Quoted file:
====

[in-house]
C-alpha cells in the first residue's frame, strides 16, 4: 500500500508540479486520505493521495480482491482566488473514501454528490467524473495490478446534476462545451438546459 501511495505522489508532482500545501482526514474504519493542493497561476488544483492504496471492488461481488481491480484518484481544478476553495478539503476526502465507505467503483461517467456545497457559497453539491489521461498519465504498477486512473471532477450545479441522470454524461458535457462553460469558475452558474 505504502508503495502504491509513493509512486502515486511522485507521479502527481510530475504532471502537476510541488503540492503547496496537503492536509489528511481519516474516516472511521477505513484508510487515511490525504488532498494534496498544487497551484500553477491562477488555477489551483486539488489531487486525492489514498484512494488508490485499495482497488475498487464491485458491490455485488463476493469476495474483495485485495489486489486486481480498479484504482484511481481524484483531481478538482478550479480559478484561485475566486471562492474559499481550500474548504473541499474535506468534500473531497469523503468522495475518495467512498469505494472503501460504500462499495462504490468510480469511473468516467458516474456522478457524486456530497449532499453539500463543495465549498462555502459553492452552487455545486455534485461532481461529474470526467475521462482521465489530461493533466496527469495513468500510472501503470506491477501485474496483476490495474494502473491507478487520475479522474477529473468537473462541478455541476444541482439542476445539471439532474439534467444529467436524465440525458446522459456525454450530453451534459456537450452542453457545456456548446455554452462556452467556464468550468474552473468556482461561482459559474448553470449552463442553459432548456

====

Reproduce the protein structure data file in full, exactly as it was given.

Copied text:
[in-house]
C-alpha cells in the first residue's frame, strides 16, 4: 500500500508540479486520505493521495480482491482566488473514501454528490467524473495490478446534476462545451438546459 501511495505522489508532482500545501482526514474504519493542493497561476488544483492504496471492488461481488481491480484518484481544478476553495478539503476526502465507505467503483461517467456545497457559497453539491489521461498519465504498477486512473471532477450545479441522470454524461458535457462553460469558475452558474 505504502508503495502504491509513493509512486502515486511522485507521479502527481510530475504532471502537476510541488503540492503547496496537503492536509489528511481519516474516516472511521477505513484508510487515511490525504488532498494534496498544487497551484500553477491562477488555477489551483486539488489531487486525492489514498484512494488508490485499495482497488475498487464491485458491490455485488463476493469476495474483495485485495489486489486486481480498479484504482484511481481524484483531481478538482478550479480559478484561485475566486471562492474559499481550500474548504473541499474535506468534500473531497469523503468522495475518495467512498469505494472503501460504500462499495462504490468510480469511473468516467458516474456522478457524486456530497449532499453539500463543495465549498462555502459553492452552487455545486455534485461532481461529474470526467475521462482521465489530461493533466496527469495513468500510472501503470506491477501485474496483476490495474494502473491507478487520475479522474477529473468537473462541478455541476444541482439542476445539471439532474439534467444529467436524465440525458446522459456525454450530453451534459456537450452542453457545456456548446455554452462556452467556464468550468474552473468556482461561482459559474448553470449552463442553459432548456